Over the next few days, thousands of Ford Motor Co. workers will be laid off, most of them in Michigan, as the company cuts costs and continues to reorganize and transform its business model.
In a memo sent Monday to about 31,000 Ford employees in North America, Executive Chairman Bill Ford and CEO Jim Farley explained that to “address all aspects of cost – from materials to those related to quality “, Ford will reduce its salaried workforce by 2,000 and temporary employees by 1,000 in the United States, Canada and India.
The majority of the job cuts will be in the United States, Ford spokesman Mark Truby told the Free Press, adding, “The majority of our employee base is in Michigan, so a percentage major job cuts are happening in Michigan.”
Ford has restructured its operations over the past two years, including splitting into divisions that focus on electric vehicles, internal combustion vehicles and commercial sales. It is part of the Ford+ plan.
The jobs that were cut are not in any specific part of the business, Truby said. Ford chose which jobs it would cut, “based on a holistic view of business needs.”
But Truby said the move was unrelated to fears of a recession and did not affect Ford’s announcement in June that it would invest $2 billion in Michigan to create 3,200 union jobs. , including nearly 2,000 jobs at three assembly plants to ramp up production of the F-150 Lightning all-electric pickup.
“So net-net, we’re adding more jobs in Michigan,” Truby said. “It’s a rebalancing because the jobs we talked about were hourly employees. The jobs we’re talking about today are white collar. Absolutely, we’re still adding jobs in Michigan if you look at both commitments.”
“A difficult and emotional time”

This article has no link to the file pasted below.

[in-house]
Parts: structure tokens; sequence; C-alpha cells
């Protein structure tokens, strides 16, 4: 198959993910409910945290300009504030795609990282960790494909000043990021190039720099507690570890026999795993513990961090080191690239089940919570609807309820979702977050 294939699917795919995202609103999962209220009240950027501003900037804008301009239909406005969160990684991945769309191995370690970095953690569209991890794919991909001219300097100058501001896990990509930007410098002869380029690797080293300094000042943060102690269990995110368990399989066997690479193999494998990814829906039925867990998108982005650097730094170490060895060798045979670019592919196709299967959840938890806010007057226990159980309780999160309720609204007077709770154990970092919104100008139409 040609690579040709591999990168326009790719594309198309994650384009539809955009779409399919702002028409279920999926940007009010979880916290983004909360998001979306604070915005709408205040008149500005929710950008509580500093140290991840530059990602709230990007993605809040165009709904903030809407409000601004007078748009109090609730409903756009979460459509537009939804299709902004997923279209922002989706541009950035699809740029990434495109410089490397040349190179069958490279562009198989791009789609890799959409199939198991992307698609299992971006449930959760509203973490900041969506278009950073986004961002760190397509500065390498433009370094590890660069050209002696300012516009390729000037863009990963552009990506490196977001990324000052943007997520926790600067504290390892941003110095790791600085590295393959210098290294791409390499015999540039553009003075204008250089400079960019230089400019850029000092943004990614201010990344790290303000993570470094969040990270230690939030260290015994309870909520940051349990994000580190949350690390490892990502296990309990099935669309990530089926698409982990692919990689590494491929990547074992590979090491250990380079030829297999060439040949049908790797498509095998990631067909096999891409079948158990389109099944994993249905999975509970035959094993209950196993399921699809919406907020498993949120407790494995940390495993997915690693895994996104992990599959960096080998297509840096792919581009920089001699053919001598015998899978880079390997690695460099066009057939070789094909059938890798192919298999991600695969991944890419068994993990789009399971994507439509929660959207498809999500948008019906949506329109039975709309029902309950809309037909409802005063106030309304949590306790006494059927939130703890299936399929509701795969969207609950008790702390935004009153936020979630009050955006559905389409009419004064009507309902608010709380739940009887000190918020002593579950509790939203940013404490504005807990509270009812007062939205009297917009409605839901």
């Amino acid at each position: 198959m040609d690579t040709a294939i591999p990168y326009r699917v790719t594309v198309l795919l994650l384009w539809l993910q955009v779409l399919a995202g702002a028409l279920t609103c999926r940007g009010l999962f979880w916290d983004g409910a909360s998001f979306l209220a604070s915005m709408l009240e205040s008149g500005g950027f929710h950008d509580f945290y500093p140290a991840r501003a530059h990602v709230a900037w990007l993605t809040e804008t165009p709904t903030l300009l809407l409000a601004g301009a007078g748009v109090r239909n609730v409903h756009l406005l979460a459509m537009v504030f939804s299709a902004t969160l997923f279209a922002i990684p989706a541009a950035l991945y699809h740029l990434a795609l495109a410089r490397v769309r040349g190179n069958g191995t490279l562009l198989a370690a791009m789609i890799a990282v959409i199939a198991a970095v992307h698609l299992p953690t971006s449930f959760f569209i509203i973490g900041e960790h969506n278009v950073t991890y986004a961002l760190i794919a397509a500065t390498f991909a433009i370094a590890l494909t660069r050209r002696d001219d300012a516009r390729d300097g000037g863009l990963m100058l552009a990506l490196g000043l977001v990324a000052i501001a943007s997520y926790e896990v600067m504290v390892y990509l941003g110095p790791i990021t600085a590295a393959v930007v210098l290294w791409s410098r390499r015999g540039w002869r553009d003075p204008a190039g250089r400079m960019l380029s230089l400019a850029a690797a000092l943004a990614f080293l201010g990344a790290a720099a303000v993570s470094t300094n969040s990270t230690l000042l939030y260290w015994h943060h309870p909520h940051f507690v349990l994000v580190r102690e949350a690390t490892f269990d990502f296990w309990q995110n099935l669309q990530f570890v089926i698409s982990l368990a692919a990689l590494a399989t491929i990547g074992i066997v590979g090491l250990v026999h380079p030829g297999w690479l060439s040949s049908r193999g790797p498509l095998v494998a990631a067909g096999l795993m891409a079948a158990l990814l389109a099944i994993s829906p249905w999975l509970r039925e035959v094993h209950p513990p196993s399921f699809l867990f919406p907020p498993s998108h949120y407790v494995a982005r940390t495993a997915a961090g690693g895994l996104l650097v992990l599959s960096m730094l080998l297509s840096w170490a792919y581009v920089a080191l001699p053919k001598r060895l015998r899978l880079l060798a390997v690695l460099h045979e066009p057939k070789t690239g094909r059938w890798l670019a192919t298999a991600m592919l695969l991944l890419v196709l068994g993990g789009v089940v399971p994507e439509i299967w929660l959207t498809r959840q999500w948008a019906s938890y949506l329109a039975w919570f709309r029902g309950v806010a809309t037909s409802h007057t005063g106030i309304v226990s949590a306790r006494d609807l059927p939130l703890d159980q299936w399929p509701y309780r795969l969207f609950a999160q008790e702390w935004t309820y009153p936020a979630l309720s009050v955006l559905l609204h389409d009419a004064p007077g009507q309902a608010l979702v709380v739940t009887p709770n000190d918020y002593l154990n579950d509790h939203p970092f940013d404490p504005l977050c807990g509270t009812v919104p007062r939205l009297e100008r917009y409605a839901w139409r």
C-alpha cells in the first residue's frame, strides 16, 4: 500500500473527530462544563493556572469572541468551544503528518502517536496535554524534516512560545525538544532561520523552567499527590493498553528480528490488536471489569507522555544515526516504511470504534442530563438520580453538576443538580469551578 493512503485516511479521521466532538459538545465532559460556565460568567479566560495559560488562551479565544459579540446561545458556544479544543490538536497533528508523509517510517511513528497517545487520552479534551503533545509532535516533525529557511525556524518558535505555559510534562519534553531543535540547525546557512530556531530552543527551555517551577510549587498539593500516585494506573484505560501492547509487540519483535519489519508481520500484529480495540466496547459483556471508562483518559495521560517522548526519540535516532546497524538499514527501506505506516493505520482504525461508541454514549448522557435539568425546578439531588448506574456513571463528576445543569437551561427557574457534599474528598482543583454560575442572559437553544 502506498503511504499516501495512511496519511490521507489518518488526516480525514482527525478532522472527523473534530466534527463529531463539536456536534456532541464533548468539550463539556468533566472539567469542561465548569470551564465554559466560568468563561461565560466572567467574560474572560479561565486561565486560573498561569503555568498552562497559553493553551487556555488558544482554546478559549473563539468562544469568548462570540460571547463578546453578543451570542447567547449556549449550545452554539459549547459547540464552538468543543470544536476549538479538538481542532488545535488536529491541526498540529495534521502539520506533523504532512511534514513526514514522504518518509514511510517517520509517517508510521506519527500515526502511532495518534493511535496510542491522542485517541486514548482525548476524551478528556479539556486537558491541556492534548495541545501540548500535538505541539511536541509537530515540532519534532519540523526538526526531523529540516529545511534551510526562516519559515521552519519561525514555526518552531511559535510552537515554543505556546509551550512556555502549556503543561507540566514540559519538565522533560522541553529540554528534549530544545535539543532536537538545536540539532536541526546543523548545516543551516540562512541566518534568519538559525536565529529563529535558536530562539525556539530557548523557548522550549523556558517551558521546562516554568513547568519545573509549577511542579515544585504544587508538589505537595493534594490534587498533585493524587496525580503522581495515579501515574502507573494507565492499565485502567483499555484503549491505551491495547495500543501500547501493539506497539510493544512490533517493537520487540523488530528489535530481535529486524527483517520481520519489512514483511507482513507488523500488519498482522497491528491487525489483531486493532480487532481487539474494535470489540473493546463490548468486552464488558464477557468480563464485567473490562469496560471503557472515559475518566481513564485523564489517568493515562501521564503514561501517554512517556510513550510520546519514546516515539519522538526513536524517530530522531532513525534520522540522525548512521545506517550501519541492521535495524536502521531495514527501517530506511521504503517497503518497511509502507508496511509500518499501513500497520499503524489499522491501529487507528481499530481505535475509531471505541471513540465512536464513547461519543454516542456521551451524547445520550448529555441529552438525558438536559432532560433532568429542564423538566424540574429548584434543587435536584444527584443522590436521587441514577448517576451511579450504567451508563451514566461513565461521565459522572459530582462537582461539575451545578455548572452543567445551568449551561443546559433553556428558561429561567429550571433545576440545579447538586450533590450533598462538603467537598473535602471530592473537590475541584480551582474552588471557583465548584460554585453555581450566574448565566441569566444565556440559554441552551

In the memo, Ford and Farley explained that Ford had reviewed each team’s “changing statement of work related to our Ford+ plan” and that the automaker was eliminating work, reorganizing and simplifying functions across the organization. the company. Ford officials will provide employees with more details on all of this later this week, the memo says.
“None of this changes the fact that this is a difficult and emotional time,” Ford and Farley wrote. “The people leaving the company this week are friends and colleagues and we want to thank them for all they have brought to Ford.”
Truby said Ford is working closely with the Michigan Economic Development Corporation to help those whose jobs are being cut find other work, noting that people are hiring now.
In fact, there’s a free job fair Tuesday at the Novi Emagine Theater from 8:30 a.m. to noon for those laid off from several companies in Detroit, including Ford, Rivian and Rocket Mortgage. There will be seven companies at the event, including Brose, Harley Davidson and Lordstown Motor, who are hiring and those companies will bring their recruiting teams, said Matthew Karrandja, who organized the show and is vice president of sales for the engineering recruitment company. LER TechForce.
Nor are the job cuts “a reaction to fears of a recession or worries about the economy,” Truby said. “It’s really about positioning the business for success, to deliver on our plan and reduce our costs.”
Cost reduction and reorganization
Ford has been working on its Ford+ Plan for several years. In March, the automaker announced a radical plan to split the company into divisions: Ford Pro to focus on its commercial business, Ford Blue, which will focus on the traditional internal combustion engine, and Ford Model e, which will will develop battery-powered and connected electric vehicles.
The idea is to help the 119-year-old automaker be more competitive against Tesla, the industry’s biggest electric vehicle competitor, as well as Crosstown rival General Motors, which plans to offer a zero range. emission by 2035.
Truby said Ford will invest $50 billion in the development of electric and connected vehicles over the next few years. But he didn’t know the exact savings Ford will realize with these recent job cuts.
“What we’ve said in the past is that we want to reduce our overall structural costs by $3 billion over time, over the next few years,” Truby said. “It’s not just the number of people, it’s the overall costs.”
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